9. Tilapia chromosomal growth hormone gene expression accelerates growth in transgenic zebrafish (Danio rerio)

    Scientific Electronic Library Online (English)

    Reynold, Morales; María Teresa, Herrera; Amílcar, Arenal; Asterio, Cruz; Oscar, Hernández; Rafael, Pimentel; Isabel, Guillén; Rebeca, Martínez; Mario P, Estrada.

    2001-08-15

    Full Text Available Gene transfer is economically important and model fish species has produced a great impact in modern biology and biotechnology. Transgenic zebrafish (Danio rerio) were generated through the co-injection of a GFP-expressing plasmid and an "all fish" transgene composed by the carp beta-actin promoter [...] and the chromosomal tilapia (Oreochromis hornorum) growth hormone gene. The GFP expression was a good indicator of stable transformation and allowed for high efficiency selection of transgenic fish. Transgenic F1 zebrafish grew 20% faster than full sibling non-transgenic controls.

  10. Ex Vivo Gene Therapy Using Human Mesenchymal Stem Cells to Deliver Growth Factors in the Skeletal Muscle of a Familial ALS Rat Model.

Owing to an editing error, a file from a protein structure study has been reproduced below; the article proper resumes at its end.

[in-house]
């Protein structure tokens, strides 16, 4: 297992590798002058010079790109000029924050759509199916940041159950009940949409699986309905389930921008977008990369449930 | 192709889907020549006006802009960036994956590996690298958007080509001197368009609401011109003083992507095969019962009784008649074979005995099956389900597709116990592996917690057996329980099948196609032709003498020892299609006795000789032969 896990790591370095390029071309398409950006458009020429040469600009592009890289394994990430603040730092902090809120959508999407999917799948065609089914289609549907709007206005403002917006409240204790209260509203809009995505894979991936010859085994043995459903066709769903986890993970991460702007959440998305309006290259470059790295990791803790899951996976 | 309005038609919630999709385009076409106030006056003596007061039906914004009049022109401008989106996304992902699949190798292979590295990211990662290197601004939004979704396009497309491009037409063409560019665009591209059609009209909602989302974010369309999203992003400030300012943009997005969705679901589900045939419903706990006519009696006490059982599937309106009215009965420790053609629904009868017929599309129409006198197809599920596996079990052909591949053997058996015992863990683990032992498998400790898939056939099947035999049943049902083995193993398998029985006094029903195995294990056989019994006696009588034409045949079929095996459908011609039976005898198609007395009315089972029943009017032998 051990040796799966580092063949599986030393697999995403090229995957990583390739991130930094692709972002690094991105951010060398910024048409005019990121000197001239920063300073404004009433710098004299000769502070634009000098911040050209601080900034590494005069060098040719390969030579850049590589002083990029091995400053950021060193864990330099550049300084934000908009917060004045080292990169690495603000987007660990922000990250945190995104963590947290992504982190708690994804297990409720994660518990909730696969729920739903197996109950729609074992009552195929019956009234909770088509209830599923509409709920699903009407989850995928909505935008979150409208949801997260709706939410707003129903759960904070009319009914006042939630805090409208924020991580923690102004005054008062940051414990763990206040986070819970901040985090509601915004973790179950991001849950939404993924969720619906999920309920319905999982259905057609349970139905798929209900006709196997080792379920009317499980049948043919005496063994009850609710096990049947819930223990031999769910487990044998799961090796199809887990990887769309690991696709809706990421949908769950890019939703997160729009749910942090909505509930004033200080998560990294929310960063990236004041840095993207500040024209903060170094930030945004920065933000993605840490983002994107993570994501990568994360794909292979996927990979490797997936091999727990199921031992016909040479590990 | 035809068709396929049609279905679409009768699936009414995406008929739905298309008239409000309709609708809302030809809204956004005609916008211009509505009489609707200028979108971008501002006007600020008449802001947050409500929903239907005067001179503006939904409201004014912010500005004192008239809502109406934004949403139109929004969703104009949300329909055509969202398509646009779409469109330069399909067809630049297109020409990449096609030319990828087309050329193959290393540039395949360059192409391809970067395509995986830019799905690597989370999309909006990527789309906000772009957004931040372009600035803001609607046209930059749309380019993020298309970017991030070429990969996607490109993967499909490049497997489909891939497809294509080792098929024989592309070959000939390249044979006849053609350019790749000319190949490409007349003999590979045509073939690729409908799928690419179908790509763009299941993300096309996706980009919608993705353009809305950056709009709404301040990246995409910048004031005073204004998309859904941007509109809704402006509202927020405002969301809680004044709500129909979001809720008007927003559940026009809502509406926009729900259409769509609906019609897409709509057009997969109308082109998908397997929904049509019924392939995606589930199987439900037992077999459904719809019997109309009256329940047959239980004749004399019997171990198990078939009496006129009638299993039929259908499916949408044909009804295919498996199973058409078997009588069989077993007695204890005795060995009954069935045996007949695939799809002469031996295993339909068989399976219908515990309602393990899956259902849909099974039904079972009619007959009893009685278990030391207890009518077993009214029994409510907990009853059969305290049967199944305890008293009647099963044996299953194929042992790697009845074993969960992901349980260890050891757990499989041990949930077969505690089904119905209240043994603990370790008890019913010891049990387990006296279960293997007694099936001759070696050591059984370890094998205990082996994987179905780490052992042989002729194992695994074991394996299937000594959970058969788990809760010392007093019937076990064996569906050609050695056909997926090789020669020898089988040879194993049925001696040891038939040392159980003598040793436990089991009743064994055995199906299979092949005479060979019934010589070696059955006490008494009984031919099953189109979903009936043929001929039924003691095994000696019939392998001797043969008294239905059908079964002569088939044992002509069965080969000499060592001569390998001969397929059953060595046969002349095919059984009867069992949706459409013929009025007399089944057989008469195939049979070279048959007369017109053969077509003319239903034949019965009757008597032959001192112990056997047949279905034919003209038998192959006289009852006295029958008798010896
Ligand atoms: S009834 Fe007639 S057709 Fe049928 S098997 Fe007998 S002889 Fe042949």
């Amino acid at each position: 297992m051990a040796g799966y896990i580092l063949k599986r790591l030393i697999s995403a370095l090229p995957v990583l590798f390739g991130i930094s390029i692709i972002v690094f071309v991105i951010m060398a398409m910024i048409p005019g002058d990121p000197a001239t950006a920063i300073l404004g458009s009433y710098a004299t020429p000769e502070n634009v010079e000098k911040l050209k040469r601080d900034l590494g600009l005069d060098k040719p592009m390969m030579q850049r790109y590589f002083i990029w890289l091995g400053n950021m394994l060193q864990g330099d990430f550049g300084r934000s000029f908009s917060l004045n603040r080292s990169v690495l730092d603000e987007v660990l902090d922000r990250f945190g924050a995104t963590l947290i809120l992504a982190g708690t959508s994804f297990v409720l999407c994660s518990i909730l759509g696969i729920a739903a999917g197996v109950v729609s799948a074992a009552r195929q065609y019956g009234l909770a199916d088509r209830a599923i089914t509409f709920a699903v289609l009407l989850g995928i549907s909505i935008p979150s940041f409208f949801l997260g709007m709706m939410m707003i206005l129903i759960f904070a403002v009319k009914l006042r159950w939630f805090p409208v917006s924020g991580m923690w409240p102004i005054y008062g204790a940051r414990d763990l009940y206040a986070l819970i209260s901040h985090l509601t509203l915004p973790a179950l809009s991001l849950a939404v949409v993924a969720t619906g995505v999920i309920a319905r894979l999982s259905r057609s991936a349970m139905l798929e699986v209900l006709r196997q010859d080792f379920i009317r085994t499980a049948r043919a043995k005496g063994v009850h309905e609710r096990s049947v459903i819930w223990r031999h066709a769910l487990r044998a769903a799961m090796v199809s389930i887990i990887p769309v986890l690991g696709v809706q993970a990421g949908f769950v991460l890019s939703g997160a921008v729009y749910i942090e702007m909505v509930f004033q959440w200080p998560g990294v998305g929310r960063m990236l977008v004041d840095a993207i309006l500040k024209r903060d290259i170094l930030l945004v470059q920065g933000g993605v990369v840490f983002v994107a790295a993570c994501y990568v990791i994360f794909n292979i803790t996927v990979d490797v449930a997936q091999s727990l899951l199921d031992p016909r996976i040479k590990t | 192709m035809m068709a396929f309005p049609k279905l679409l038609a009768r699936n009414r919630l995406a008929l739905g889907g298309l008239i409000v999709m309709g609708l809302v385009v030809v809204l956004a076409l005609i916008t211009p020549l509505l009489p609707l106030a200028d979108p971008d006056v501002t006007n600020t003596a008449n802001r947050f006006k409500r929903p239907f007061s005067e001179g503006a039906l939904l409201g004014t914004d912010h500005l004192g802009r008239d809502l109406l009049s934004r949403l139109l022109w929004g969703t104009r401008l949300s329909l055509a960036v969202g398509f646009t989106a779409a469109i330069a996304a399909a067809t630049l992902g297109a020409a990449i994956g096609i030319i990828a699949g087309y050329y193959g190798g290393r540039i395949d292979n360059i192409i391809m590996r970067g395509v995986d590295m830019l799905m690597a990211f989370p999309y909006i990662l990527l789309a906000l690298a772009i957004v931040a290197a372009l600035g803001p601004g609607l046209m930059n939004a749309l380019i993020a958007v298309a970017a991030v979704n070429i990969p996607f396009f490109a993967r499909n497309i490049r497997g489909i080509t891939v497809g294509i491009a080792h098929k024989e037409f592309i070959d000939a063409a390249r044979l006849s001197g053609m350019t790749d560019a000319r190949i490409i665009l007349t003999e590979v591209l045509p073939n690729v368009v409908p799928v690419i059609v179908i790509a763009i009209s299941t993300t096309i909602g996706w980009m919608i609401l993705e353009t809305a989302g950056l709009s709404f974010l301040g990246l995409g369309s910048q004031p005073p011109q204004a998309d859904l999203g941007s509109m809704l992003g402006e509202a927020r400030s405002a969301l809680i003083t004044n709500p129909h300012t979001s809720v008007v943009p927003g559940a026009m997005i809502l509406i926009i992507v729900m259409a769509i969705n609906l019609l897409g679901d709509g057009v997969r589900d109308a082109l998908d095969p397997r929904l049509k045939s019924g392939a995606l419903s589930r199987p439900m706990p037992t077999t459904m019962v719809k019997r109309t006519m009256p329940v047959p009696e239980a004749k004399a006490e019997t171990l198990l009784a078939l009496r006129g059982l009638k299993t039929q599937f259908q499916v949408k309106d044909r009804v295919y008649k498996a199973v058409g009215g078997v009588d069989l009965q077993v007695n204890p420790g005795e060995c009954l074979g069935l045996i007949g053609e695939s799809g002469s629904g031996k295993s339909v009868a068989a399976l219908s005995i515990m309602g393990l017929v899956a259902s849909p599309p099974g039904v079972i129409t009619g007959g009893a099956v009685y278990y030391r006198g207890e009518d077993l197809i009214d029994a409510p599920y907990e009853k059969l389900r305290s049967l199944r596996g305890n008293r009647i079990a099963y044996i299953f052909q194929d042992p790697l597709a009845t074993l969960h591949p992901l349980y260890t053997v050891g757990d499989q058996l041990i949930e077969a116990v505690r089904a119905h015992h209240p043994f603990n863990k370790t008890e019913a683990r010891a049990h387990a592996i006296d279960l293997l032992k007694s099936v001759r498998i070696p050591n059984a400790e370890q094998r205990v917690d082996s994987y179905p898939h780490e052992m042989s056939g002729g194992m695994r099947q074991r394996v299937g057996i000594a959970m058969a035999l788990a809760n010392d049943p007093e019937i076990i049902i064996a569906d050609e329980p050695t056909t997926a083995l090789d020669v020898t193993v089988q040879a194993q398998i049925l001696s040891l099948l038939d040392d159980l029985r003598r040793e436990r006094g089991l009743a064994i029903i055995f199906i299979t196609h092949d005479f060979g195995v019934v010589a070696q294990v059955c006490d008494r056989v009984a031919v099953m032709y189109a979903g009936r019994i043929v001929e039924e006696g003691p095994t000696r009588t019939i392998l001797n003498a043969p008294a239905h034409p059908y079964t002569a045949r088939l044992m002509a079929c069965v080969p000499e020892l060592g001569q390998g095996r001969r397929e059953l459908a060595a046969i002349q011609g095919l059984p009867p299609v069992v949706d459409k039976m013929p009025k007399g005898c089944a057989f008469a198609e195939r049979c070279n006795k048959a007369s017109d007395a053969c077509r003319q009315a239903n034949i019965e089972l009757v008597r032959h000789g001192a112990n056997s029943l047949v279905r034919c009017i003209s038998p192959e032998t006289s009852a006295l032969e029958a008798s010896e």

Science.gov (United States)

    Suzuki, Masatoshi; Svendsen, Clive N

    2016-01-01

    Therapeutic protein and molecule delivery to target sites by transplanted human stem cells holds great promise for ex vivo gene therapy. Our group has demonstrated the therapeutic benefits of ex vivo gene therapy targeting the skeletal muscles in a transgenic rat model of familial amyotrophic lateral sclerosis (ALS). We used human mesenchymal stem cells (hMSCs) and genetically modified them to release neuroprotective growth factors such as glial cell line-derived neurotrophic factor (GDNF) and vascular endothelial growth factor (VEGF). Intramuscular growth factor delivery via hMSCs can enhance neuromuscular innervation and motor neuron survival in a rat model of ALS (SOD1(G93A) transgenic rats). Here, we describe the protocol of ex vivo delivery of growth factors via lentiviral vector-mediated genetic modification of hMSCs and hMSC transplantation into the skeletal muscle of a familial ALS rat model. PMID:26611598

  11. Options for development of transgenic pigs with enhanced performance traits

    International Nuclear Information System (INIS)